UTEP-Texas season-opening clash is full-circle moment for both programs

EL PASO, Texas (KTSM) – Full circle is an overused term, but nothing describes Monday’s season-opening clash between UTEP and no. 12 Texas at the brand new $375 million Moody Center in Austin any better.

Coming off a 20-win season and a postseason berth, second-year UTEP head coach Joe Golding knows he’s taking a roster with 13 new players into a hornet’s nest on Monday night.

“I’m not doing our team any favors; we’re going to go play one of the best teams in college basketball on the opening night of their new facility,” Golding said. “I just wanted to know what our team was and I think the earlier we find out, the better. No matter what the scoreboard says Monday night, if we win or lose, we’re going to get better.”

It’s a game that will net UTEP a $120,000 pay day and has been in the works for months. It’s also one that Golding himself unknowingly set in motion 19 months ago in the NCAA Tournament.

On March 20, 2021, Golding’s 14-seed Abilene Christian squad defeated three-seed Texas 53-52 on two late free throws from Joe Pleasant in the first round of March Madness. The stunning upset was the biggest in program history, made the Wildcats a household name and set off a chain reaction.

“On the flight back and just talking with coach I realized that this might be a life-changing win,” said UTEP assistant coach Bryen Spriggs, who was a member of the ACU coaching staff in 2020-21.

A few days later, Longhorns coach Shaka Smart left UT for Marquette; then, on April 1, the Longhorns hired Golding’s long-time best friend Chris Beard away from Texas Tech and then-UTEP head coach Rodney Terry left his post in El Paso to join Beard as the associate head coach in Austin.

“He and I have had a long-standing relationship over the years and I felt like he’s the right guy that could win a national championship,” Terry told KTSM the day before 2022-23 season-opener. “And, when he asked me to come back, he didn’t ask me to come back as an assistant coach, he asked me to come back as a head coach.”

That left the opening in the Sun City and on April 14, 2021, Golding was hired at UTEP. It was a chain of events that might never happen if ACU didn’t beat Texas, but Golding doesn’t think it has anything to do with him.  

“I don’t take any credit, I just think that’s how college basketball is set up. I do think it’s interesting how the dominoes fell within our friendship, though,” Golding said.

Golding and Beard have been close for almost 30 years. Their friendship made headlines when a now-famous photo of the two men on a rock on the Frio River over a decade ago hit the internet during ACU’s tournament run.

“It’s a photo that’s very important to me and our friendship because of how far we’ve come from that rock,” Golding said.

It’s moments like that that make moments like Monday night so special.

“I think things always happen for a reason. It impacted a tremendous amount of lives, many families, three or four universities, but I’m sure glad it did happen,” said UTEP associate head coach Jeremy Cox.

Golding may not take credit for setting it up, but the fact of the matter is that dozens – maybe hundreds – of lives were changed because of the Wildcats’ upset.

“When it first happened you don’t really see it,” said Reggie Miller, now a UTEP graduate assistant coach who played a huge role in ACU’s upset of Texas. “Then you start seeing a little bit and I thought I was seeing it all, but then I got here and I was like dang some of these people are here because of it, some people are not here because of it so it had such a big effect you don’t even really know.”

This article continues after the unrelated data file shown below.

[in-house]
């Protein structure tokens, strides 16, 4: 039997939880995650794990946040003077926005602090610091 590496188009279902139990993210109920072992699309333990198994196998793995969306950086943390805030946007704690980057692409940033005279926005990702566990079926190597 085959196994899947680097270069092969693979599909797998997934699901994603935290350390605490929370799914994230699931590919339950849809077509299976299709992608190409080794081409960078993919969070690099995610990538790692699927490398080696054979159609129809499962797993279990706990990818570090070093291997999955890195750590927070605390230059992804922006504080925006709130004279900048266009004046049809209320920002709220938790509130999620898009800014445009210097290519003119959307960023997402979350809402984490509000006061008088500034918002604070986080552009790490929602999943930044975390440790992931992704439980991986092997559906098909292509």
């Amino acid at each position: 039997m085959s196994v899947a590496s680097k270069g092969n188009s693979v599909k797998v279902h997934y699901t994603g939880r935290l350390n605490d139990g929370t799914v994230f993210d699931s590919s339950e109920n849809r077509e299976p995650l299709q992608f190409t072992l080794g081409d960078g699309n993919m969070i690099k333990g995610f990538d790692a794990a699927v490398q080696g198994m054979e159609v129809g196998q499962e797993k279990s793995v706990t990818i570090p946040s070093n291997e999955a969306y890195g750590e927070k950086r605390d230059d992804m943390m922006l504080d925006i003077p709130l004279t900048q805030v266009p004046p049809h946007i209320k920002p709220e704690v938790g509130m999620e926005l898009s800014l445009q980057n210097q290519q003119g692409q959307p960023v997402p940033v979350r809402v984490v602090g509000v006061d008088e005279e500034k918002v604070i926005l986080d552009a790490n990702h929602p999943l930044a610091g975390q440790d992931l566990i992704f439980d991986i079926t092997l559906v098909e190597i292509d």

It’s even impacting the next generation of coaches who weren’t affiliated with UTEP, ACU or Texas last March. People like Texas guard-turned-graduate assistant Tristen Licon, an Americas High School graduate who played at Division III Sul Ross State with his best friend Giles Gilliam, who is now a UTEP grad assistant.

Both of them got their coaching starts with the help of Mary Hardin Baylor coach Clif Carroll, a long-time friend of Beard and Golding, who coached Gilliam and Licon at Sul Ross.

“We talk about it as far as our own bosses,” Gilliam said. “You see the photos that came out last March. We’ll see what happens, but it would be really cool to see those photos one day that become famous of us.”

Licon spent the 2021-22 season as a graduate transfer playing under Beard at Texas and will embark on his coaching career against the hometown team on Monday.

“It’s pretty emotional. Growing up I was at almost every UTEP game. There’s a lot at stake and at the end of the day it’s a game between two really good teams,” Licon said.

Monday will no doubt be special; the Longhorns opening their new $375 million arena, the Miners looking to get back on the Lone Star State hoops map in the first meeting between the two sides since Dec. 29, 1991, a UTEP win in El Paso.

All of it will do nothing but the add even more memories to life-long friendships.

“I don’t know if I have a better friend in life or basketball than Joe Golding,” said Beard. “He’s a guy that we always pull for and I look forward to the competition.”

“I do tell him down the road he’s going to take care of me,” Golding joked. “I did help him and he makes a lot more money than I do right now, so he’s gonna put me on full scholarship one day. Whether that’s buying me a beach house or a lake house, he’s going to do something for me.”

Golding and Beard were proudly part of the last game at Lubbock’s Memorial Coliseum years ago; Monday, they’ll add another notch to the friendship and open the new Moody Center, at 7 p.m. MT on Austin. The game will air on the Longhorn Network.